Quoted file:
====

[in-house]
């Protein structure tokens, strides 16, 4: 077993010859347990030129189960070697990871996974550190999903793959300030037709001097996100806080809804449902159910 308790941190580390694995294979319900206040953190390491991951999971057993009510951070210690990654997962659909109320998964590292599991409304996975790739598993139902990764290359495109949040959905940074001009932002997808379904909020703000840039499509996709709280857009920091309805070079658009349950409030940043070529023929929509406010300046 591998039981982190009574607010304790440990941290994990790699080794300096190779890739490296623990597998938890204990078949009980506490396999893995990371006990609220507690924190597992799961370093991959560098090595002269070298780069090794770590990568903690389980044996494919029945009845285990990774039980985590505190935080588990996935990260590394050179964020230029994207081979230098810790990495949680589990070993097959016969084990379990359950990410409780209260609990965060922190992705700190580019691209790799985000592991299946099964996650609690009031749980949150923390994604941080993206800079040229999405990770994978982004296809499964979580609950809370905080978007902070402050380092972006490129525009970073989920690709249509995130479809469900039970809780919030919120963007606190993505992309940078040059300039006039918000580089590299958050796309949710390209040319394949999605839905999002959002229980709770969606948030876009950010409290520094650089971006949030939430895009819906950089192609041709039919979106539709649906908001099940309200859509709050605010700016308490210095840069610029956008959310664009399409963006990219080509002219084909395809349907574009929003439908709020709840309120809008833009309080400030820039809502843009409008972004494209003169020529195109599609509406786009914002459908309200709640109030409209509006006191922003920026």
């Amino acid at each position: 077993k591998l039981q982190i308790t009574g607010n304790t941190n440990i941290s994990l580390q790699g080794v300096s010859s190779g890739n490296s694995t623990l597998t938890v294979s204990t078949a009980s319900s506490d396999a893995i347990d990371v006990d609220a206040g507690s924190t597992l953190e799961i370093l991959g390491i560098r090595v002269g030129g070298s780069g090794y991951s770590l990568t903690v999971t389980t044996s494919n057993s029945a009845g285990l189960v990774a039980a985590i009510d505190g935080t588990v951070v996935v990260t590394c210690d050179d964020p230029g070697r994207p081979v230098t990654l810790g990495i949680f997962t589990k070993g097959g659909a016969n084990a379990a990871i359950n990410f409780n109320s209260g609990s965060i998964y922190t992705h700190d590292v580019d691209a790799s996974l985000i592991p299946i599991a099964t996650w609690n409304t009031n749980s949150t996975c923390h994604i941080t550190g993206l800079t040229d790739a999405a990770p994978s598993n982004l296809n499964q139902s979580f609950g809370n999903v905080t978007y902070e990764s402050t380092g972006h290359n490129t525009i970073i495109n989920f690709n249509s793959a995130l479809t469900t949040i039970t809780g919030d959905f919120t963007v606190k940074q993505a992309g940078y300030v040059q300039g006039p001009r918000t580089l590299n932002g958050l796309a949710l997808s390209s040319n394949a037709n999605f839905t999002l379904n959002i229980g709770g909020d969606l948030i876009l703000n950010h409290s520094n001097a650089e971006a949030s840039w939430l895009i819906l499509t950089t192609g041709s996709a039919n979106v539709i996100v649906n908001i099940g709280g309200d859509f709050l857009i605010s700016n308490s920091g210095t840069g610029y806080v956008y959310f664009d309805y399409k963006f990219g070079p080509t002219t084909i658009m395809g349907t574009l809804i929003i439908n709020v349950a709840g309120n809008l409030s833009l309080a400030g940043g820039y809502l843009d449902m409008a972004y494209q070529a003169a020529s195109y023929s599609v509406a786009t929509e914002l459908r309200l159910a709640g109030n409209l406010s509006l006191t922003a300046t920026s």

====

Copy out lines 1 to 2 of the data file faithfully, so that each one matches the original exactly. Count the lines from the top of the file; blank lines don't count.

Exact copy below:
[in-house]
């Protein structure tokens, strides 16, 4: 077993010859347990030129189960070697990871996974550190999903793959300030037709001097996100806080809804449902159910 308790941190580390694995294979319900206040953190390491991951999971057993009510951070210690990654997962659909109320998964590292599991409304996975790739598993139902990764290359495109949040959905940074001009932002997808379904909020703000840039499509996709709280857009920091309805070079658009349950409030940043070529023929929509406010300046 591998039981982190009574607010304790440990941290994990790699080794300096190779890739490296623990597998938890204990078949009980506490396999893995990371006990609220507690924190597992799961370093991959560098090595002269070298780069090794770590990568903690389980044996494919029945009845285990990774039980985590505190935080588990996935990260590394050179964020230029994207081979230098810790990495949680589990070993097959016969084990379990359950990410409780209260609990965060922190992705700190580019691209790799985000592991299946099964996650609690009031749980949150923390994604941080993206800079040229999405990770994978982004296809499964979580609950809370905080978007902070402050380092972006490129525009970073989920690709249509995130479809469900039970809780919030919120963007606190993505992309940078040059300039006039918000580089590299958050796309949710390209040319394949999605839905999002959002229980709770969606948030876009950010409290520094650089971006949030939430895009819906950089192609041709039919979106539709649906908001099940309200859509709050605010700016308490210095840069610029956008959310664009399409963006990219080509002219084909395809349907574009929003439908709020709840309120809008833009309080400030820039809502843009409008972004494209003169020529195109599609509406786009914002459908309200709640109030409209509006006191922003920026």